So far I haven't had much problem getting her back in the slip (fatal last words, I'm sure) although I'm still a little uncertain which lines to use to completely stop the boat while we tie her up. Any tips?

Many thanks,
E.
I have done just what that video showed, it worked great. The trick is to only give it just enough throttle to start the boat moving, then let it coast, and the slower it goes, as long as it is moving backwards steadily, the better. The line really will turn the boat, it has to, as long as you hold it and force the pivot.

Just have someone on board a few times to fend for you and practice it over and over, touch and go just like a pilot in training. Focus on your surroundings, and feel the way your boat moves, get used to the feel and try it under various conditions, practice will build confidence and make you a more perfect sailor.

Mark
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post #8 of 62 Old 07-16-2013
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Re: Docking for Dummies

I recommend finding a buoy near you in a place with little traffic and waves. If you cannot find one, make one with a fender. Spend an hour pretending it is your slip. Approach it from upwind, down wind, cross wind. Fast and slow. set a second buoy and do figure 8s around them in reverse.

Learn what prop walk is, and practice going from still (near the buoy) to reverse with the wind in various places. See what the boat does between when you put it in reverse, and when you can steer with the rudder.

Learn what rudder wash is, and practice going from still (near the buoy) to forward, using rudder wash. See how far you can turn the boat without moving forward.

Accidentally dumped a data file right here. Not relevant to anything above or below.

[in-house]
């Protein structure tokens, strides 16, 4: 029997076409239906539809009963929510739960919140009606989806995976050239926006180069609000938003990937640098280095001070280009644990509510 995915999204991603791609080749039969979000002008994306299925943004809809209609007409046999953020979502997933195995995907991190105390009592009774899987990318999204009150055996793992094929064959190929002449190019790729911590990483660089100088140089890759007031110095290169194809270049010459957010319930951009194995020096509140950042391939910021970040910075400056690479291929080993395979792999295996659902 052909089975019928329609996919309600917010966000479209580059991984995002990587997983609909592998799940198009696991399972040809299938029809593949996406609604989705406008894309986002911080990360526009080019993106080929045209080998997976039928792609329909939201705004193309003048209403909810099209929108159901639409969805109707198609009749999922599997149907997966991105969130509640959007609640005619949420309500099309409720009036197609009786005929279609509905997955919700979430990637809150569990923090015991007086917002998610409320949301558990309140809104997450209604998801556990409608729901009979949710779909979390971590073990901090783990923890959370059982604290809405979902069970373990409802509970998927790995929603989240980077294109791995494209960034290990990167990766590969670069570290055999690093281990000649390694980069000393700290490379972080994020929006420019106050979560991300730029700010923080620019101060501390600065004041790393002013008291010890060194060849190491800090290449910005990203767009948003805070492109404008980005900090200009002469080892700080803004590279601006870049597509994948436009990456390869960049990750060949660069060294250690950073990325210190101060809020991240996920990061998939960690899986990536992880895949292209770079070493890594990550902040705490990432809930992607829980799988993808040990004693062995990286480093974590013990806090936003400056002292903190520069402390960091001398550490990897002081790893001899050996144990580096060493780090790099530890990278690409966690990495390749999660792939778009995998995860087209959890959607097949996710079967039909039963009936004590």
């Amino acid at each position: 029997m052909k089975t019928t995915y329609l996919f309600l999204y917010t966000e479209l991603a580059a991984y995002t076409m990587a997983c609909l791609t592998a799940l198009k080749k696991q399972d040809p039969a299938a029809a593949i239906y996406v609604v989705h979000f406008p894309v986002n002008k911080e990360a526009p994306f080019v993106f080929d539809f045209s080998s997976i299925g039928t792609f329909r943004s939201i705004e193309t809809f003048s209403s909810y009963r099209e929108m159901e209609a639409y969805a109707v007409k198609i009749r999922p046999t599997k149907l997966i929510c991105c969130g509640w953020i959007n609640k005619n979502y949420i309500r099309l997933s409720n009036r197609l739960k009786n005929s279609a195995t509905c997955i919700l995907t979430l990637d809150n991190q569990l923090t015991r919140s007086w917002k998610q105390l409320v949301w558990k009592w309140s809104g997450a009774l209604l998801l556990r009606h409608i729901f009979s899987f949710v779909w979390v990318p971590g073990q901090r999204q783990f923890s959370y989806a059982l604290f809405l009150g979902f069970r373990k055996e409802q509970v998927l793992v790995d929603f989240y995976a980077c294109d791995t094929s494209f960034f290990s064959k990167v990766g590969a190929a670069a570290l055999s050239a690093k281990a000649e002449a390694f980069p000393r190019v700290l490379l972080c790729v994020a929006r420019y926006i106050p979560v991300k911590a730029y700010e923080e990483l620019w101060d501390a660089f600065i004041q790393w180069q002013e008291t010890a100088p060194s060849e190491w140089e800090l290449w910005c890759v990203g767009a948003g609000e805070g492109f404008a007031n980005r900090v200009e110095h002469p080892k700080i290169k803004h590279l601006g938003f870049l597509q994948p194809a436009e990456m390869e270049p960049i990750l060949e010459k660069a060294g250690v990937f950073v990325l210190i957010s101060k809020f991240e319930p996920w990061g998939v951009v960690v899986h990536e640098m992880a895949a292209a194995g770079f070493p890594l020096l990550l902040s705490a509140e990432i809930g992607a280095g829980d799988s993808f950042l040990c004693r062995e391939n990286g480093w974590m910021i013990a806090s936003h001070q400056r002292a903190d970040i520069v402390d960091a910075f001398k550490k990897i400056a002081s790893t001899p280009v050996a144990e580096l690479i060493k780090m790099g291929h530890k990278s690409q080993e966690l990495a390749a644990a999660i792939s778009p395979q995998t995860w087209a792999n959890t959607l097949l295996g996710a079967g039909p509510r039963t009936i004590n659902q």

Put you bow to the buoy and use prop walk, then rudder wash, then prop walk, then rudder wash to turn the boat 360 degrees. You can turn it in its own length with practice. Do this first with little wind, then in stronger winds once you master it.

Watch lots of youtube videos. Some really good instructors have made some awesome videos and put them online for free:


If you learn the theory, and then practice in a safe, stress free place, you will be confident in now time. In your marina with obstacles and spectators is no place to learn how to maneuver a boat. Too scary!

Note: make sure when practicing to not get your prop too close to the buoy. You don't want to get your prop tankled in the line. If you get to close, just put the engine in neutral and drift until you are a safe distance away.

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post #9 of 62 Old 07-16-2013 Thread Starter
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Re: Docking for Dummies

[QUOTE=Alex W;1060172]I have the same boat as you.

Can you better explain your docking situation? This is what I've got:
Docking Diagrams - AlexAndChristine's Photos | SmugMug

I don't have a picture, but my boat is in the same situation as yours, with the following exceptions: my pier is a little finger pier (no jumping on the boat last minute) and my exit is in the opposite direction. Prevailing winds are usually from port.

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post #10 of 62 Old 07-16-2013 Thread Starter
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Re: Docking for Dummies

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Originally Posted by Alex W View Post
I have the same boat as you.
I will say that our boats go in reverse quite well above 2 knots and are easy to steer and control. This is good to keep in mind if reversing out of a long fairway is going to be your best option.
After several attempts to turn her counter-clockwise, in the end I just went clockwise and drove her backwards out of the fairway. She does move in reverse remarkably well, and this wasn't difficult at all.